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8.7.22 Rev. McKee

Apprehend God in all things, for God is in all things. Every single creature is Full of God and is a book about God Every Creature is a word of God… Amen.

August 6th, we celebrate the Feast of the Transfiguration:

A brief definition, a change in form or appearance, a metamorphosis, an exalting or spiritual change. Transfiguration is a synonym of transformation. As nouns the difference between them is that transfiguration is a significant change in appearance or form; a metamorphosis while transformation is the act of transforming or the state of being transformed in form, appearance, character.

Jesus climbs Mt. Tabor with Peter, James, and John, and they experience a Holy manifestation of his nature, as he speaks with Moses and Elijah. This story reminds me of the intimate relationship Jesus had with the Creator and the Holy Spirit from before the creation, before Jesus became human “in our midst as one who serves”: teaching, healing, washing feet, and frequently struggling with his disciples in their formation.

Peter and those with him were slumped over in sleep. When they came to, rubbing their eyes, they saw Jesus in his glory and the two men standing with him. When Moses and Elijah had left, Peter said to Jesus, “Master, this is a great moment! Let’s build three memorials: one for you, one for Moses, and one for Elijah.” He blurted this out without thinking. While he was babbling on like this, a light-radiant cloud enveloped them. As they found themselves buried in the cloud, they became deeply aware of God.

Jesus did not cling to this transfiguration story, instead he humbled himself, choosing to make his most striking statement of power with death on the cross and resurrection. Jesus did not stay on the mountain but moved on towards Jerusalem, healing, teaching, feeding, loving. He continued to do the work of transforming Peter, John, and the others.

Christian teachings suggest that the Transfiguration is a pivotal moment, the setting on the mountain as the point where human nature meets God: the experience of the temporal and the eternal, with Jesus himself as the bridge between heaven and earth.

In our Old Testament reading from Exodus, Moses had been with God receiving the commandments for the second time. You will remember that the first experience failed with Moses smashing the tablets on the golden calf and the unruly Hebrew people who had no patience for their transformation. God was not amused and wreaked havoc on the leaders, Moses was summoned and returned to the mountain again.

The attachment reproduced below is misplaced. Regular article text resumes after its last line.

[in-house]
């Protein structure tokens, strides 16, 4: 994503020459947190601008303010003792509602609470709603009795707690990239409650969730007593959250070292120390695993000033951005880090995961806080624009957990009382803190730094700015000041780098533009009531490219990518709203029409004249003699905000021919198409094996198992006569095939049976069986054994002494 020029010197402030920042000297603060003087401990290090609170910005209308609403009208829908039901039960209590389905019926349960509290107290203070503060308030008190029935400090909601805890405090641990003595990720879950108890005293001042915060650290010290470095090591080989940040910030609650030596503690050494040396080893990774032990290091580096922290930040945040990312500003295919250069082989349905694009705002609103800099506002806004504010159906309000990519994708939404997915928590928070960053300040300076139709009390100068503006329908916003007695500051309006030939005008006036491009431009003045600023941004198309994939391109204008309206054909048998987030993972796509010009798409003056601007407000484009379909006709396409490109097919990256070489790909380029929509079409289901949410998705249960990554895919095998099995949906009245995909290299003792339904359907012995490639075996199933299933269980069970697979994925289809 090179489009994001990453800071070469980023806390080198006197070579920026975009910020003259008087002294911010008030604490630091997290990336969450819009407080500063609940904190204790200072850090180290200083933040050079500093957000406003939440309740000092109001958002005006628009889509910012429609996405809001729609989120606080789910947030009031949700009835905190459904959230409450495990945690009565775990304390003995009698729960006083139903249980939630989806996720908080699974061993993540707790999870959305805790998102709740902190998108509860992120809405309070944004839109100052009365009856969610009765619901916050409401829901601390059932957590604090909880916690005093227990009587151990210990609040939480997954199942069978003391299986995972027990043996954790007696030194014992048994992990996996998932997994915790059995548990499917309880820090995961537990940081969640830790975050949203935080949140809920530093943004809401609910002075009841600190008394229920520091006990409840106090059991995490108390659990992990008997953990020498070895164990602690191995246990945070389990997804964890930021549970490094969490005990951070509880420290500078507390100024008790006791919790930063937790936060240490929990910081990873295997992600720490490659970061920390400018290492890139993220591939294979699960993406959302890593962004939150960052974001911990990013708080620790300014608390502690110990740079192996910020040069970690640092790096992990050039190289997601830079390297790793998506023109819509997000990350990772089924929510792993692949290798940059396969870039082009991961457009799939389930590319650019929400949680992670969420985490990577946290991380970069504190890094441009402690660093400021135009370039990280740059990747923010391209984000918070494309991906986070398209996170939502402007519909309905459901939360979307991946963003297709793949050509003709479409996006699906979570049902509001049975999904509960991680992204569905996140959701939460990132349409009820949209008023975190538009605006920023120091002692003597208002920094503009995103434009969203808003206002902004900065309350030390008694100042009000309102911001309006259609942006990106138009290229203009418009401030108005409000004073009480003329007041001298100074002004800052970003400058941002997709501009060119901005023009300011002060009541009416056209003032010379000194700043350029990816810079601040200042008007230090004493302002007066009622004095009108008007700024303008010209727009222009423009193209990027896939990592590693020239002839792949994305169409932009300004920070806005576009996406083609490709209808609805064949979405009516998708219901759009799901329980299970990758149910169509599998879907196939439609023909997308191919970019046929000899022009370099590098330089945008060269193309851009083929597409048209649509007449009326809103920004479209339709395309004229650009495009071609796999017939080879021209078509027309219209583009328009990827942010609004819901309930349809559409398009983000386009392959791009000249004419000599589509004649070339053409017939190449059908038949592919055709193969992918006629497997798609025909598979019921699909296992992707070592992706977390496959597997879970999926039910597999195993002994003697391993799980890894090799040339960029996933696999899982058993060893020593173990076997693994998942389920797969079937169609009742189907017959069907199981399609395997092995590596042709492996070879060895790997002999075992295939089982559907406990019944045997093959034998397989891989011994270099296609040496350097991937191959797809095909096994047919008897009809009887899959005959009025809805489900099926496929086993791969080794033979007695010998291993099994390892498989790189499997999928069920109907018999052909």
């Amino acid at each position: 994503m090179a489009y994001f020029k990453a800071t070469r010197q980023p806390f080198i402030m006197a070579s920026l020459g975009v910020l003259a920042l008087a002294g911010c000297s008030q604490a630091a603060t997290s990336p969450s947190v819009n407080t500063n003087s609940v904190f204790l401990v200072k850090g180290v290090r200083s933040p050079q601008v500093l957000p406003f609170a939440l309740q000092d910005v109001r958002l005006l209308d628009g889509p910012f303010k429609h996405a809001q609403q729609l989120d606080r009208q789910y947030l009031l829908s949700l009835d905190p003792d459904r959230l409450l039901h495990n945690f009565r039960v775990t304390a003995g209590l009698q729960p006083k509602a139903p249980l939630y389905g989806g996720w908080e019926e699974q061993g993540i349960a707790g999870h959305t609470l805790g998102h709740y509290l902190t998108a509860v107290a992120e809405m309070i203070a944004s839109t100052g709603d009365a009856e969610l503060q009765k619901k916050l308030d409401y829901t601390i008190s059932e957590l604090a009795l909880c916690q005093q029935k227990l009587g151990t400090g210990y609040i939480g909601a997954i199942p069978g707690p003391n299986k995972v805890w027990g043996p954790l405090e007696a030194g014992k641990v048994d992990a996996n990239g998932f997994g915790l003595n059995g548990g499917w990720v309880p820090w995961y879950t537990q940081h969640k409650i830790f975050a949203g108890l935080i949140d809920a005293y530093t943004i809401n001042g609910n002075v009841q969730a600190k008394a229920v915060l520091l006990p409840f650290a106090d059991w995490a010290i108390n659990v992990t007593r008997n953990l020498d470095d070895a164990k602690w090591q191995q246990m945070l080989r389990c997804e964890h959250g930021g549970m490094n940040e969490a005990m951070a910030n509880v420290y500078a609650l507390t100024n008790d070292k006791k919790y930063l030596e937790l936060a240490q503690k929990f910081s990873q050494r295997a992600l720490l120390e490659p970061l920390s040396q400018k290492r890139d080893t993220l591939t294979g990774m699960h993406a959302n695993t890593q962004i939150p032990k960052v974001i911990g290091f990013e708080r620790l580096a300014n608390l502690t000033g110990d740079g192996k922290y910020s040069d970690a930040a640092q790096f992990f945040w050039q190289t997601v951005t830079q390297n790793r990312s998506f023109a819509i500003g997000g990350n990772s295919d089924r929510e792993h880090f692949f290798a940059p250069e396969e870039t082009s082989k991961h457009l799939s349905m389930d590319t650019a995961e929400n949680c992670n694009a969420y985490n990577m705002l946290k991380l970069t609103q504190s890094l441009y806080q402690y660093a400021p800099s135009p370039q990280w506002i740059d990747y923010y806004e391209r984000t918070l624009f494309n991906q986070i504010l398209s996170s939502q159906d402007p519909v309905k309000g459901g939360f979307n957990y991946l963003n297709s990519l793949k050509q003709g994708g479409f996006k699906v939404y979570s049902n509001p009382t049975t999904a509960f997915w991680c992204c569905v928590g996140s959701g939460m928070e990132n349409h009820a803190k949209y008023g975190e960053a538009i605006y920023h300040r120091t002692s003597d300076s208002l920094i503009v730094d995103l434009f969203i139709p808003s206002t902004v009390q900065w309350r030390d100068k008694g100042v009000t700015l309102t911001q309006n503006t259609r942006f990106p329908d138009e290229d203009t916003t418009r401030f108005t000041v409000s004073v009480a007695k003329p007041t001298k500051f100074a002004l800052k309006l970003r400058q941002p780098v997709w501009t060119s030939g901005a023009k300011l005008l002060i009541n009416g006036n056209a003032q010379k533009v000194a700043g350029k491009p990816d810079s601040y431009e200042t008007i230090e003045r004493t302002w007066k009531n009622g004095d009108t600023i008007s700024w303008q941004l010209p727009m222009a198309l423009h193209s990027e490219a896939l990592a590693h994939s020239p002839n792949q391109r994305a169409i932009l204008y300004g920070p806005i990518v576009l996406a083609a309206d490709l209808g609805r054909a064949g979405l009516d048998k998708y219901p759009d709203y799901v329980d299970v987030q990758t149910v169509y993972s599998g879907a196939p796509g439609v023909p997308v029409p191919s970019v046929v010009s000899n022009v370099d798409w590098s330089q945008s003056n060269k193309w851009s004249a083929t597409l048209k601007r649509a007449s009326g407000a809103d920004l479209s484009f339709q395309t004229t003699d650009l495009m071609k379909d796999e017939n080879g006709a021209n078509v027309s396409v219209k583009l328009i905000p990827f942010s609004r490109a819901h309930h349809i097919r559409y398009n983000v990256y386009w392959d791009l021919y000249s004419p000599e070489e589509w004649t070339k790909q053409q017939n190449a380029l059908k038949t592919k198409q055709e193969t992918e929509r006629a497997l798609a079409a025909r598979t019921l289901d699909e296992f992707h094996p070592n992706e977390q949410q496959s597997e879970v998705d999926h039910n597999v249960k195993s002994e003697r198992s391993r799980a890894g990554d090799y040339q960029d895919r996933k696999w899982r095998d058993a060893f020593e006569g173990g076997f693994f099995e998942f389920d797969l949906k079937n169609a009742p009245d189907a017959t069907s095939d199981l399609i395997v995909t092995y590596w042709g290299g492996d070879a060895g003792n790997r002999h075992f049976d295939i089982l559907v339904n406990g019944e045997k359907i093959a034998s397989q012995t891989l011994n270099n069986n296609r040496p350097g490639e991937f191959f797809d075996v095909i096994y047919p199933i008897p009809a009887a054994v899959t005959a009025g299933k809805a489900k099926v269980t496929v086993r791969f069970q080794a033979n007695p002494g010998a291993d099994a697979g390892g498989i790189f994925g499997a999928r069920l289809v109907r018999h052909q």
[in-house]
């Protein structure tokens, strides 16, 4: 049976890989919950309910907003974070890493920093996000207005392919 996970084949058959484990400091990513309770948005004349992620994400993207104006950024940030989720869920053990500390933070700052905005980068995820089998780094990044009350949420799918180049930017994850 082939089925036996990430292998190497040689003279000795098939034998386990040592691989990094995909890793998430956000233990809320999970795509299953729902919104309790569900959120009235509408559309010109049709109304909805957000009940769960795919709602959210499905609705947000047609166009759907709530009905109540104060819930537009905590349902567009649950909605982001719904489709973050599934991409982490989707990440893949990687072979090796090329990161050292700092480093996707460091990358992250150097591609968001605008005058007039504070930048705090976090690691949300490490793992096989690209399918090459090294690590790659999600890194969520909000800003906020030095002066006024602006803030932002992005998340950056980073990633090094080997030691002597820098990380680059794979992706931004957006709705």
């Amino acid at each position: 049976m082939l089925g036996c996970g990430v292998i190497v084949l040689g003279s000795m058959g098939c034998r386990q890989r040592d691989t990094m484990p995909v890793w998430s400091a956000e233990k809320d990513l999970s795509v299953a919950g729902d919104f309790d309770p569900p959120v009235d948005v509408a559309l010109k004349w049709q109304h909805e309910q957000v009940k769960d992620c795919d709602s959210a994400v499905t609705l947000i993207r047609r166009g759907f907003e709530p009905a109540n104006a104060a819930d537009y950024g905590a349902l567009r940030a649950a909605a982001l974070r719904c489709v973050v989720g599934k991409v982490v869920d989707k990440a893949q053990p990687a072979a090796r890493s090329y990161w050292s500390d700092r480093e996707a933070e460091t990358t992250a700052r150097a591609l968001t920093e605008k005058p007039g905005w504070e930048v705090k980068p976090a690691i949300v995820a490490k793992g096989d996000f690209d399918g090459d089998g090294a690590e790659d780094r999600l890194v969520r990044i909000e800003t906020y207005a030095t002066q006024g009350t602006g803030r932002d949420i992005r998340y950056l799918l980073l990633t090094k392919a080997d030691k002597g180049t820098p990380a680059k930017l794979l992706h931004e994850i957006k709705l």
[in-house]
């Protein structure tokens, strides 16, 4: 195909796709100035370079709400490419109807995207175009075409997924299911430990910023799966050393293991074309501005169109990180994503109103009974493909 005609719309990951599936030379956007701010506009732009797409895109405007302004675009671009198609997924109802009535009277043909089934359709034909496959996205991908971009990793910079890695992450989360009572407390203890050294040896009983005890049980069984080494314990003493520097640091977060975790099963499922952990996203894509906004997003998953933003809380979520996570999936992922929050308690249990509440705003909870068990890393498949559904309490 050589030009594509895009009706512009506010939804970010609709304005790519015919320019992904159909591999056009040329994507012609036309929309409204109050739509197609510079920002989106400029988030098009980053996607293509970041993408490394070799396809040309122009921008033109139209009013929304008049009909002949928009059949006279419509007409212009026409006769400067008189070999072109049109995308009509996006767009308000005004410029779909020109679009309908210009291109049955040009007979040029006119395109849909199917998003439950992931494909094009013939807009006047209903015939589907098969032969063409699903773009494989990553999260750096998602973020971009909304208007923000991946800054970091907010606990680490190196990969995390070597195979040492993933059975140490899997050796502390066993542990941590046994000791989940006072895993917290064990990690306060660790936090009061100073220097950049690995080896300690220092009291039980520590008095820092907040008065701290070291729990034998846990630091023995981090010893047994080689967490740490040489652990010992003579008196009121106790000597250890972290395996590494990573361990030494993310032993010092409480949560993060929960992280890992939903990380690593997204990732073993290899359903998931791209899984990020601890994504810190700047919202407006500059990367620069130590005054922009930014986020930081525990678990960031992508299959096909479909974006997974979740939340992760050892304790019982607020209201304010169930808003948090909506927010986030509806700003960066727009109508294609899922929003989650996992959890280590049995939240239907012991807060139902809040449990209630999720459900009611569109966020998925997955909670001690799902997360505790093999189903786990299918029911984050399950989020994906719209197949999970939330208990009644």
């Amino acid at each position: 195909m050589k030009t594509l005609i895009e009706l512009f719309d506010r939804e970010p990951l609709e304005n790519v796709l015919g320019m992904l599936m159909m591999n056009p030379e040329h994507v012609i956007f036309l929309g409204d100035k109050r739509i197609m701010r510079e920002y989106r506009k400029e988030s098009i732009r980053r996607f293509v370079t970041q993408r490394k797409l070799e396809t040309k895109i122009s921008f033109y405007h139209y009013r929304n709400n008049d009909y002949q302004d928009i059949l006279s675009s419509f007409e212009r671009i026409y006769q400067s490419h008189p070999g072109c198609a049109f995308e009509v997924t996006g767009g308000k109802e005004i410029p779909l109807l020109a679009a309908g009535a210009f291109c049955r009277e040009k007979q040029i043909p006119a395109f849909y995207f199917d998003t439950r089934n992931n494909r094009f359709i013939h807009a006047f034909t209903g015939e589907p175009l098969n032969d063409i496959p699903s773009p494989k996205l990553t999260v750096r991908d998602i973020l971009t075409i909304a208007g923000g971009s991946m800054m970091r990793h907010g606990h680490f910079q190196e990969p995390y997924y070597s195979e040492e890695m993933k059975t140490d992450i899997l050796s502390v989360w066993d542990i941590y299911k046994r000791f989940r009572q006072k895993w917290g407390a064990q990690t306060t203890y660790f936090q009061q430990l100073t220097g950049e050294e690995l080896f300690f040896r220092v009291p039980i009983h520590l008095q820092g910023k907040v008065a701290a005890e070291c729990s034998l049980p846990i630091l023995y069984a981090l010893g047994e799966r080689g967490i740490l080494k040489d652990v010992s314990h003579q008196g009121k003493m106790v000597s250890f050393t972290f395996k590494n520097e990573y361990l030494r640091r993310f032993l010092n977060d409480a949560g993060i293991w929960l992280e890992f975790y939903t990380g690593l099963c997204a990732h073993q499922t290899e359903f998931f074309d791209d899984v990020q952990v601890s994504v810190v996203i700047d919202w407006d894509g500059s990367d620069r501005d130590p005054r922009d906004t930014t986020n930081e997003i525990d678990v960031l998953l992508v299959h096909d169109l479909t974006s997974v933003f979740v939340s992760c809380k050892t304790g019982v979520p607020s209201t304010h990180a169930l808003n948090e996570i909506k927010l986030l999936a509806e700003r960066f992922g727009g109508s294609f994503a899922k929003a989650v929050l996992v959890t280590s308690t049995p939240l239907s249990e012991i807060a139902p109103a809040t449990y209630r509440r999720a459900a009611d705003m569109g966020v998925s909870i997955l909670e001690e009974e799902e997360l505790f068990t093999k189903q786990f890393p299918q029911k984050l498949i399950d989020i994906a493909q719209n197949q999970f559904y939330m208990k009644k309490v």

God said to Moses: “Now write down these words, for by these words I’ve made a covenant with you and Israel.”

Moses was there with God forty days and forty nights. He didn’t eat any food; he didn’t drink any water. And he wrote on the tablets the words of the covenant, the Ten Words.

After spending 40 days and nights with God, Moses comes down the mountain, and

his face is shining, it was frightening to his brother, Aaron the high priest, and to all the rest of the people. Because everyone was afraid to come near Moses, he wore a veil over his face, hiding perhaps his transfiguration.

Meister Eckhart teaches us to dig in behind the words, to break the shell and get to the kernel, and then to live in the allegory of the scripture. The Spirt will lead to truth and break open the illusions.

Our human practice of remembrance of the Holy is religion…and we are called again and again to return to our source of being. ME teaches the closer you get to God (The Holy) the less you perceive or detect of God and the more you experience or understand of God. Perhaps this is Transfiguration.

Jesus wants us to deeply experience God’s blessings, so that we can cling to that experience in moments of doubt, despair, or anguish. When we are attentive to the light within us and around us, we will experience more of that light and we become a light for others. Jesus wants us to dig in and find meaning in our experience, a spiritual change.

Even with us something like that happens once in a while. The face of a man walking with his child in the park, of a woman baking bread, of sometimes even the unlikeliest person listening to a concert, say, or standing barefoot in the sand watching the waves roll in, or just having a beer at a Saturday baseball game in July.

Every once and so often, something so touching, so incandescent, so alive transfigures the human face that it’s almost beyond bearing. Frederick Buechner Beyond Words

We do not often recognize our own so called mountaintop experiences. I doubt we receive sunburns from our experience with God. We forget the Buddhist Teaching of Pay Attention, Pay Attention. Where do we make time to experience where we find meaning in our lives? Or perhaps, are we always prepared to participate in the experience where we will find meaning? Jesus often suggests being prepared, to keep our lanterns lit, we know not when the master will return… perhaps, this is our pay attention guidance. Will we be awake and ready, or sleep through the experience?

I cannot ruminate on Transfiguration however without painfully remembering our use of Atomic Weapons on the Japanese people on August 6th, the feast of the Transfiguration, and 9th, 1945. The day we were all blinded by the light.

Thank JoAnn Blatchley

Sadako Sasaki, Tea Ceremony, Sister City relationships with Japan Peacemakers, veterans for peace, seniors, WAMM

On July 16, 1945, the first atomic bomb test, code-named “Trinity,” took place in an area of desert in New Mexico called “Jornada del Muerto” – Journey of Death. “We knew the world would not be the same,” recalled J. Robert Oppenheimer, as he witnessed the first atomic test, Oppenheimer quoted Hindu Scripture, “Now I am become death, the destroyer of worlds.”